Interferon at 50: New Molecules, New Potential, New (and Old) Questions

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Science's STKE  25 Sep 2007:
Vol. 2007, Issue 405, pp. pe53
DOI: 10.1126/stke.4052007pe53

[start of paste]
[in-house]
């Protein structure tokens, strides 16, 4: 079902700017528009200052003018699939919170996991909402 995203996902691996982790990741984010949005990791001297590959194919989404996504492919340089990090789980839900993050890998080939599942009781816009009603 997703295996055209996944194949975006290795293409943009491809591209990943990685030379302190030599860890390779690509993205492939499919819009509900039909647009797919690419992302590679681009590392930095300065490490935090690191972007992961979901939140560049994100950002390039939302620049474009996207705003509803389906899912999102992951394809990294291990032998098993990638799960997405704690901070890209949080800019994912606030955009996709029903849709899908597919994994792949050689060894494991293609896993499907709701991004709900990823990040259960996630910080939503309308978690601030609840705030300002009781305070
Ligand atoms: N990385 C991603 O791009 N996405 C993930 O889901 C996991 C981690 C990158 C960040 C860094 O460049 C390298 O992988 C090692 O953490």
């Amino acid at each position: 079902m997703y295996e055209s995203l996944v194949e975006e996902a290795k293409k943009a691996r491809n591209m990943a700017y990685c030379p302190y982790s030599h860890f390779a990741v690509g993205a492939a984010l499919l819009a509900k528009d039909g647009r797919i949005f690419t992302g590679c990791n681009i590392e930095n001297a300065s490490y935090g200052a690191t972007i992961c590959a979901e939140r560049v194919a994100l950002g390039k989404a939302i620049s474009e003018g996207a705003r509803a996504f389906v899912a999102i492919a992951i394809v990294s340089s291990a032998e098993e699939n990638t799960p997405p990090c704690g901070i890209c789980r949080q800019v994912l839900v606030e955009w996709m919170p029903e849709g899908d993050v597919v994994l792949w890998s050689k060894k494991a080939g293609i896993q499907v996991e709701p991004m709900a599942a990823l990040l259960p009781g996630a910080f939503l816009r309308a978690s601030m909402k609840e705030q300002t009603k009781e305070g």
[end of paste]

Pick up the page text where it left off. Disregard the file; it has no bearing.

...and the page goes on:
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Type I interferons (IFNs) are a family of cytokines defined by their antiviral activity but with a broad spectrum of biological activities, including antiproliferative, antitumor, and immunomodulatory effects. Mirroring these activities are diverse therapeutic applications to viral infections, antitumor therapy, and multiple sclerosis. The type I IFNs all signal through a common heterodimeric receptor. The existence of such a large family of cytokines (17 human IFNs) activating a common receptor is unusual. Moreover, the IFNs vary in their relative potency in different assays and are not functionally equivalent. How this functional variation is mediated through a common receptor has not been understood. Reports have now highlighted the interaction of IFNs with the low-affinity receptor subunit IFNAR-1 as a surprising key to their differential activity, particularly regarding antiproliferative and antitumor activities. Two groups have used contrasting approaches to produce variant IFN-α proteins with novel activity profiles. These advances portend enhanced therapeutic possibilities based on the better understanding of IFN-receptor interactions, while raising interesting mechanistic questions.

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